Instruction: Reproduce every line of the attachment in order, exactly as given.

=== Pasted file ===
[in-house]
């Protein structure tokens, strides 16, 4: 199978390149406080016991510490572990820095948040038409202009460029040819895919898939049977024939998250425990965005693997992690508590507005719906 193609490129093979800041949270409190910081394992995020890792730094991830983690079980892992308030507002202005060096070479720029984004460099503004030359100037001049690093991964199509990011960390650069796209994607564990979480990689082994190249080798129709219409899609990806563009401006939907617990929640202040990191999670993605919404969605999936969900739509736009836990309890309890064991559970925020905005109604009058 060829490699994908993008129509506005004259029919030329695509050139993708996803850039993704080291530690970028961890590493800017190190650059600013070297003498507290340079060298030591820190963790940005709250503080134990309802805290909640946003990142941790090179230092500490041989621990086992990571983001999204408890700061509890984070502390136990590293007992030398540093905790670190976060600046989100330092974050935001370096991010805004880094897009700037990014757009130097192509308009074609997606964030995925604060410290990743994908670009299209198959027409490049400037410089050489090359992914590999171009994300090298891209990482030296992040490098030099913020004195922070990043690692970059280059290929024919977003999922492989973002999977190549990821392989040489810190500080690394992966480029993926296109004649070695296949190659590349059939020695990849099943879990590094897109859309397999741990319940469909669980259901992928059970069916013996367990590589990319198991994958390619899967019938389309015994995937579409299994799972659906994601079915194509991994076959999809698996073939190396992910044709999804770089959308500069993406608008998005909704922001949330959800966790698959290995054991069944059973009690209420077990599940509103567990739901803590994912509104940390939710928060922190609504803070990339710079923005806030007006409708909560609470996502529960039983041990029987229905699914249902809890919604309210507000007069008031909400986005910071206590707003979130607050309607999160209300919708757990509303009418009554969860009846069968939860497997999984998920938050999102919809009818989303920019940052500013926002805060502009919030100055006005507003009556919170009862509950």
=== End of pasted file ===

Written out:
[in-house]
């Protein structure tokens, strides 16, 4: 199978390149406080016991510490572990820095948040038409202009460029040819895919898939049977024939998250425990965005693997992690508590507005719906 193609490129093979800041949270409190910081394992995020890792730094991830983690079980892992308030507002202005060096070479720029984004460099503004030359100037001049690093991964199509990011960390650069796209994607564990979480990689082994190249080798129709219409899609990806563009401006939907617990929640202040990191999670993605919404969605999936969900739509736009836990309890309890064991559970925020905005109604009058 060829490699994908993008129509506005004259029919030329695509050139993708996803850039993704080291530690970028961890590493800017190190650059600013070297003498507290340079060298030591820190963790940005709250503080134990309802805290909640946003990142941790090179230092500490041989621990086992990571983001999204408890700061509890984070502390136990590293007992030398540093905790670190976060600046989100330092974050935001370096991010805004880094897009700037990014757009130097192509308009074609997606964030995925604060410290990743994908670009299209198959027409490049400037410089050489090359992914590999171009994300090298891209990482030296992040490098030099913020004195922070990043690692970059280059290929024919977003999922492989973002999977190549990821392989040489810190500080690394992966480029993926296109004649070695296949190659590349059939020695990849099943879990590094897109859309397999741990319940469909669980259901992928059970069916013996367990590589990319198991994958390619899967019938389309015994995937579409299994799972659906994601079915194509991994076959999809698996073939190396992910044709999804770089959308500069993406608008998005909704922001949330959800966790698959290995054991069944059973009690209420077990599940509103567990739901803590994912509104940390939710928060922190609504803070990339710079923005806030007006409708909560609470996502529960039983041990029987229905699914249902809890919604309210507000007069008031909400986005910071206590707003979130607050309607999160209300919708757990509303009418009554969860009846069968939860497997999984998920938050999102919809009818989303920019940052500013926002805060502009919030100055006005507003009556919170009862509950």